5. We don’t have any sort of cable TV or satellite TV. We do have NetFlix. It’s less than $16 for four people to watch it at the same time. It’s less than $11 if you just want the basic plan for two people to watch at the same time.
6. We don’t go out a lot. Yes, I like going out as much as the next person, but I dearly hate the cost of going out. You can spend a load of money in a very short time. There’s plenty of things to do that don’t cost or don’t cost much.
7. I reuse a lot of things. The old saying of “waste not, want not” still holds true today. I often keep TOO much stuff, thinking that surely there’s got to be a use for this or that, sooner or later. If you think you might have a use for something, keep it. Think of the money you’ll save by using what you already have instead of going out and spending money.
8. We seldom use our central air to cool our house. It stays on 85 to 90 – topped out. It runs on a 220 and that costs more. We used to have portable air conditioner units in our bedrooms and in my office. We now have regular window air units in our bedroom, my office, and in my son’s bedroom. Since they run on a 100, it costs less to cool the rooms with them. And our home stays nice an cool. Our summer power bills went from $350, $400, (and more!) to $158 for the highest one in the heat of the summer. That’s a savings of at least $200 a month (and more!) by not trying to cool the house with the central air. The same applys for the winter – we use little plugin heaters and they warm the house just fine without running the big central heat unit… again the highest power bill has been $158.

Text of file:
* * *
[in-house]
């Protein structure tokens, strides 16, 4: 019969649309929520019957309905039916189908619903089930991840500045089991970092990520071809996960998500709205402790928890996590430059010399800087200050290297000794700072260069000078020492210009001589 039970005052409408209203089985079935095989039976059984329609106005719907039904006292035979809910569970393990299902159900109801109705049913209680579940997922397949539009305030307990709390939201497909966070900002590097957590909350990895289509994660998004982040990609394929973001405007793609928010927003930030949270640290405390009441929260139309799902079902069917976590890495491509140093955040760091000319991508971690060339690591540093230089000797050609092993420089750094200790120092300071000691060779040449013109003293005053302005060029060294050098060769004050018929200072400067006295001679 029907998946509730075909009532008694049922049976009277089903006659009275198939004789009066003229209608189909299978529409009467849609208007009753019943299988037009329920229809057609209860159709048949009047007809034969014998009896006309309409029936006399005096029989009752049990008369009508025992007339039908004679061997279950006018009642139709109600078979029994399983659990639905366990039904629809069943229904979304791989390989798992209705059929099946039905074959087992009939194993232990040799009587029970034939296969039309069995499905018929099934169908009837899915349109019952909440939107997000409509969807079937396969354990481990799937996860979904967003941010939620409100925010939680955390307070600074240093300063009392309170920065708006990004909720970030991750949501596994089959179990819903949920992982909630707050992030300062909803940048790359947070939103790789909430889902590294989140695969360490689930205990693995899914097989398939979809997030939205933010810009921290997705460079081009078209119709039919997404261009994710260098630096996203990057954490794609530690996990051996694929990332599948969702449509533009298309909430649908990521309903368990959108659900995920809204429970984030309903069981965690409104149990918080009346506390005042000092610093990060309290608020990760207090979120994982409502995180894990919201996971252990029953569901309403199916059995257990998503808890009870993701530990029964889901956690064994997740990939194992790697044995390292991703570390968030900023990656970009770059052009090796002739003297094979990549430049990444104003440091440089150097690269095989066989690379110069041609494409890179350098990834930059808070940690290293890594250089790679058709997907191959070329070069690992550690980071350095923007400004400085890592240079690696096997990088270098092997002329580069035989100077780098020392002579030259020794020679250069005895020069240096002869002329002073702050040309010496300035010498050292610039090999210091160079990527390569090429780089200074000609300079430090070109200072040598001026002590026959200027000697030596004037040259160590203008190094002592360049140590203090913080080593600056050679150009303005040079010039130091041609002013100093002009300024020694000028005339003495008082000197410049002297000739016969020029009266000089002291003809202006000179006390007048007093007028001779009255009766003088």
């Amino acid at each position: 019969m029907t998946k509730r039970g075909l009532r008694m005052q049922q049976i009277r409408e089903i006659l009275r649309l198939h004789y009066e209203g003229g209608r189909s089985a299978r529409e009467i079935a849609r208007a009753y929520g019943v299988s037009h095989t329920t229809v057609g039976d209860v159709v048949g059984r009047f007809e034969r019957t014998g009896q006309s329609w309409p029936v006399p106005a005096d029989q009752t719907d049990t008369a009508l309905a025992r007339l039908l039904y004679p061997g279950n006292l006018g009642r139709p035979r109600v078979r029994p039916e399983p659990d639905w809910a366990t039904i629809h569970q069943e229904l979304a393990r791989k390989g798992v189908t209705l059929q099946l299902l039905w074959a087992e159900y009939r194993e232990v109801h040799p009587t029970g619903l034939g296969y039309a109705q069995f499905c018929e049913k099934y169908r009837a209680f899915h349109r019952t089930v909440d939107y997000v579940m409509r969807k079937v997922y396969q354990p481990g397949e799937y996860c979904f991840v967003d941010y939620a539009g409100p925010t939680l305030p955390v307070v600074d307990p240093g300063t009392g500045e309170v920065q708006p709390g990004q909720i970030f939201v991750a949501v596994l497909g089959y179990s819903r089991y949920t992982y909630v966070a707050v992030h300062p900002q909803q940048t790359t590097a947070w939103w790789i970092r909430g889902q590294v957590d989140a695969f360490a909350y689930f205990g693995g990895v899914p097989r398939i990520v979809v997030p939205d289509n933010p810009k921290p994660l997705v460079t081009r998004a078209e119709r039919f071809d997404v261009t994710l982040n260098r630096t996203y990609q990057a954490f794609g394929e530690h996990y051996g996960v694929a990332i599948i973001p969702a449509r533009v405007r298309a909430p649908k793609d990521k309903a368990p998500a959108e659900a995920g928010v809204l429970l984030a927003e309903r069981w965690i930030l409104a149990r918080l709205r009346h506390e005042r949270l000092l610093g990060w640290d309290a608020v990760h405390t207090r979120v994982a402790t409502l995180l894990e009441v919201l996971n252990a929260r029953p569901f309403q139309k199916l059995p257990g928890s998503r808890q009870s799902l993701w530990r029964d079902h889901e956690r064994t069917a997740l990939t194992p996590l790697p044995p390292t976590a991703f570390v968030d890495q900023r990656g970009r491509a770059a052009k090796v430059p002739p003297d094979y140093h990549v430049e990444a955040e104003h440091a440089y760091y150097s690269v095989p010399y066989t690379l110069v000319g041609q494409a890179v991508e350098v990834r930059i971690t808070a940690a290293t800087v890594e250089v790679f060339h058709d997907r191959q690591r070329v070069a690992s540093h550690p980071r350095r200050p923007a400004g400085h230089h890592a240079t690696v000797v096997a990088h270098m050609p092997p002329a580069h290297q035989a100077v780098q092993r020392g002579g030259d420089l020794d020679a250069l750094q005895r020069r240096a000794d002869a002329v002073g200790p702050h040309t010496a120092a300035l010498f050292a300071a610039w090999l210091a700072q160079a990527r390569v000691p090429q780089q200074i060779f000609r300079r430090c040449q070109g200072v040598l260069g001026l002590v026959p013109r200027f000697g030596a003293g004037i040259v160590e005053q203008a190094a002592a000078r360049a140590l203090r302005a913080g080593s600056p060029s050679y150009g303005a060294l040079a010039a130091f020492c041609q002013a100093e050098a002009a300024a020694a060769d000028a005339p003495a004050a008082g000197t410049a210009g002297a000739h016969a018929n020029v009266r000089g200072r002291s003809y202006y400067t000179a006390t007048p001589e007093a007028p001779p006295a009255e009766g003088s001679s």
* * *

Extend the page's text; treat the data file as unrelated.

9. We use Straight Talk for our cell phone service and for our home phone. This saves a load of money! The Straight Talk Home Phone service is only $15 a month plus tax. It works great, uses your regular phones, has caller ID, etc. You can pay by the month or longer, your choice. The Straight Talk cell phone runs off Verizon towers and is only $45 a month for the unlimited calls and text and data.
This is just one example of my frugal living tips. My point in sharing this is that you can do this, and probably even better than me, if you commit to saving money and living on less. To get out of debt, you just have to make your mind up to commit to making a get out of debt plan and sticking to it. It doesn’t matter what you income is (ours is not a lot!), you can do this.
If you are like most people and print things from your computer, you know how much printer ink can cost. To say it’s outrageous is putting it mildly!
I work at home and so I print a lot of things, not to mention the coupons I print off during the month to save money on groceries when we go shopping.
I would estimate that we were spending close to $200 a year on printer ink. That’s a lot of money, just for ink. What made the amount worse is that the ink never lasted very long. To say I was frustrated is an understatement. I had to print things off for business and I wanted to print my coupons. But I didn’t want to keep paying such a high amount for printer ink cartridges.
We’d even tried the refillable ones in the past, thinking we’d save money on ink that way. It was a disaster! Super messy, and still the ink didn’t last very long.How to Save a Ton of Money on Printer Ink Click To Tweet
Just over a year ago now, I somehow happened upon HP Connected. We’ve been using this service ever since, and it is amazing, to say the least.
So just what is HP Connected and their Instant Ink program and why am I recommending it to you? Oh my, where do I begin? Well, first of all let me tell you that you will need an HP Instant Ink compatible printer. We have this one and it works wonderful, plus it costs less than $100 on Amazon: HP Officejet 4650 Wireless All-in-One Inkjet Printer